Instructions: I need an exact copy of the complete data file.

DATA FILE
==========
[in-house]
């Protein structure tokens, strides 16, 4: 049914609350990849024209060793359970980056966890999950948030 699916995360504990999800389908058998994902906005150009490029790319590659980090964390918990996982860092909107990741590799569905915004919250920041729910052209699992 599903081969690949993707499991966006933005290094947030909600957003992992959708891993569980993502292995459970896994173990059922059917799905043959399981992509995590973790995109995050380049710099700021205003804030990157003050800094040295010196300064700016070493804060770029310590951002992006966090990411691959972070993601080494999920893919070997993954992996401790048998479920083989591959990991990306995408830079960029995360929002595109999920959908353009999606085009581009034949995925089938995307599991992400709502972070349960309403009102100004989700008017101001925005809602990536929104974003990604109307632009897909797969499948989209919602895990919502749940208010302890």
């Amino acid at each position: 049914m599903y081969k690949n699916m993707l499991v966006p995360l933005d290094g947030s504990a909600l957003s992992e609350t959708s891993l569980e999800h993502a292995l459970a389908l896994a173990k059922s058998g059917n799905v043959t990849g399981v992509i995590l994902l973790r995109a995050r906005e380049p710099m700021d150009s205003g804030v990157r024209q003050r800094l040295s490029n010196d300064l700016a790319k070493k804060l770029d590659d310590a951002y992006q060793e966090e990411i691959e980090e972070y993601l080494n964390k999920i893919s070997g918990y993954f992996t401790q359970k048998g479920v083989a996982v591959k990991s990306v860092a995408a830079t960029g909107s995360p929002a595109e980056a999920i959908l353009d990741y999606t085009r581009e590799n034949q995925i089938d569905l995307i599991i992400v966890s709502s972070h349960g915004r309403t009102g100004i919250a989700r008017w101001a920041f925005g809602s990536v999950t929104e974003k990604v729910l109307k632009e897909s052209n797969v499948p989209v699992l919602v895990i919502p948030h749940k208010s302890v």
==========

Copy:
[in-house]
């Protein structure tokens, strides 16, 4: 049914609350990849024209060793359970980056966890999950948030 699916995360504990999800389908058998994902906005150009490029790319590659980090964390918990996982860092909107990741590799569905915004919250920041729910052209699992 599903081969690949993707499991966006933005290094947030909600957003992992959708891993569980993502292995459970896994173990059922059917799905043959399981992509995590973790995109995050380049710099700021205003804030990157003050800094040295010196300064700016070493804060770029310590951002992006966090990411691959972070993601080494999920893919070997993954992996401790048998479920083989591959990991990306995408830079960029995360929002595109999920959908353009999606085009581009034949995925089938995307599991992400709502972070349960309403009102100004989700008017101001925005809602990536929104974003990604109307632009897909797969499948989209919602895990919502749940208010302890």
């Amino acid at each position: 049914m599903y081969k690949n699916m993707l499991v966006p995360l933005d290094g947030s504990a909600l957003s992992e609350t959708s891993l569980e999800h993502a292995l459970a389908l896994a173990k059922s058998g059917n799905v043959t990849g399981v992509i995590l994902l973790r995109a995050r906005e380049p710099m700021d150009s205003g804030v990157r024209q003050r800094l040295s490029n010196d300064l700016a790319k070493k804060l770029d590659d310590a951002y992006q060793e966090e990411i691959e980090e972070y993601l080494n964390k999920i893919s070997g918990y993954f992996t401790q359970k048998g479920v083989a996982v591959k990991s990306v860092a995408a830079t960029g909107s995360p929002a595109e980056a999920i959908l353009d990741y999606t085009r581009e590799n034949q995925i089938d569905l995307i599991i992400v966890s709502s972070h349960g915004r309403t009102g100004i919250a989700r008017w101001a920041f925005g809602s990536v999950t929104e974003k990604v729910l109307k632009e897909s052209n797969v499948p989209v699992l919602v895990i919502p948030h749940k208010s302890v």